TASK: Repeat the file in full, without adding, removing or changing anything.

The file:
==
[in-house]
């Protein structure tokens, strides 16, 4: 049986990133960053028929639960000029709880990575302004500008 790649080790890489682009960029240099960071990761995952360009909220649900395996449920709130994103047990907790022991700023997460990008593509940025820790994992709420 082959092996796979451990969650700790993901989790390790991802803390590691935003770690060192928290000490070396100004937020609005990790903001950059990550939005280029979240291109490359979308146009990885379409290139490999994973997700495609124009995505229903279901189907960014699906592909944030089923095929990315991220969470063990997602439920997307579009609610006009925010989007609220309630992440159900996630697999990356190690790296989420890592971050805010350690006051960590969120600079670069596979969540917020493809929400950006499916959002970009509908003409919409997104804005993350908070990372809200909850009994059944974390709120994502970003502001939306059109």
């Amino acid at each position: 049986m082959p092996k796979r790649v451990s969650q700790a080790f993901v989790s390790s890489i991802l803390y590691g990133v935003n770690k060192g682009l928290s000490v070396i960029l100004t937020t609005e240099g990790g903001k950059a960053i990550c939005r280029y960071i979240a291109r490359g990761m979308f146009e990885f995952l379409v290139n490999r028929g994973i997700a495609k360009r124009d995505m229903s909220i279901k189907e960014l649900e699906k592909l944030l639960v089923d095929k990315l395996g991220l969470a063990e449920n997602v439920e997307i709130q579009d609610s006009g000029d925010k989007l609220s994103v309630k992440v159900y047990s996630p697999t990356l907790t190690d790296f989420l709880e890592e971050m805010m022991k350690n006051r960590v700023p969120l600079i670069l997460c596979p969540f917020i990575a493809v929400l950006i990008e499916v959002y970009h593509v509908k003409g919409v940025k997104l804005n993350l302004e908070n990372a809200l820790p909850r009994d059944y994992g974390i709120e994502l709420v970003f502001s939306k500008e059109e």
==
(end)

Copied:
[in-house]
């Protein structure tokens, strides 16, 4: 049986990133960053028929639960000029709880990575302004500008 790649080790890489682009960029240099960071990761995952360009909220649900395996449920709130994103047990907790022991700023997460990008593509940025820790994992709420 082959092996796979451990969650700790993901989790390790991802803390590691935003770690060192928290000490070396100004937020609005990790903001950059990550939005280029979240291109490359979308146009990885379409290139490999994973997700495609124009995505229903279901189907960014699906592909944030089923095929990315991220969470063990997602439920997307579009609610006009925010989007609220309630992440159900996630697999990356190690790296989420890592971050805010350690006051960590969120600079670069596979969540917020493809929400950006499916959002970009509908003409919409997104804005993350908070990372809200909850009994059944974390709120994502970003502001939306059109």
């Amino acid at each position: 049986m082959p092996k796979r790649v451990s969650q700790a080790f993901v989790s390790s890489i991802l803390y590691g990133v935003n770690k060192g682009l928290s000490v070396i960029l100004t937020t609005e240099g990790g903001k950059a960053i990550c939005r280029y960071i979240a291109r490359g990761m979308f146009e990885f995952l379409v290139n490999r028929g994973i997700a495609k360009r124009d995505m229903s909220i279901k189907e960014l649900e699906k592909l944030l639960v089923d095929k990315l395996g991220l969470a063990e449920n997602v439920e997307i709130q579009d609610s006009g000029d925010k989007l609220s994103v309630k992440v159900y047990s996630p697999t990356l907790t190690d790296f989420l709880e890592e971050m805010m022991k350690n006051r960590v700023p969120l600079i670069l997460c596979p969540f917020i990575a493809v929400l950006i990008e499916v959002y970009h593509v509908k003409g919409v940025k997104l804005n993350l302004e908070n990372a809200l820790p909850r009994d059944y994992g974390i709120e994502l709420v970003f502001s939306k500008e059109e």